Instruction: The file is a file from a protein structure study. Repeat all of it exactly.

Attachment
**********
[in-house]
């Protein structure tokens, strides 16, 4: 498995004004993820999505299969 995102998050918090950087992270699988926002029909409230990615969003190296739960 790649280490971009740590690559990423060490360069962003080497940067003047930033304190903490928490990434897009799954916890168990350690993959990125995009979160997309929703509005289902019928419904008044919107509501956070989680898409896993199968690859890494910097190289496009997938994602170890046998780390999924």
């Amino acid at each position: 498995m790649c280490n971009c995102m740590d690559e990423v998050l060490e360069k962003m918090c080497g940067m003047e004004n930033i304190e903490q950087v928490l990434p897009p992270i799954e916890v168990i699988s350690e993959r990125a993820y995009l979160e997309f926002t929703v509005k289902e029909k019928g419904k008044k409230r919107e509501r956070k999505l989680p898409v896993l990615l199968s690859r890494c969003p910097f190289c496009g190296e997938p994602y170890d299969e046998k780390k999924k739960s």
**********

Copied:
[in-house]
């Protein structure tokens, strides 16, 4: 498995004004993820999505299969 995102998050918090950087992270699988926002029909409230990615969003190296739960 790649280490971009740590690559990423060490360069962003080497940067003047930033304190903490928490990434897009799954916890168990350690993959990125995009979160997309929703509005289902019928419904008044919107509501956070989680898409896993199968690859890494910097190289496009997938994602170890046998780390999924």
């Amino acid at each position: 498995m790649c280490n971009c995102m740590d690559e990423v998050l060490e360069k962003m918090c080497g940067m003047e004004n930033i304190e903490q950087v928490l990434p897009p992270i799954e916890v168990i699988s350690e993959r990125a993820y995009l979160e997309f926002t929703v509005k289902e029909k019928g419904k008044k409230r919107e509501r956070k999505l989680p898409v896993l990615l199968s690859r890494c969003p910097f190289c496009g190296e997938p994602y170890d299969e046998k780390k999924k739960s």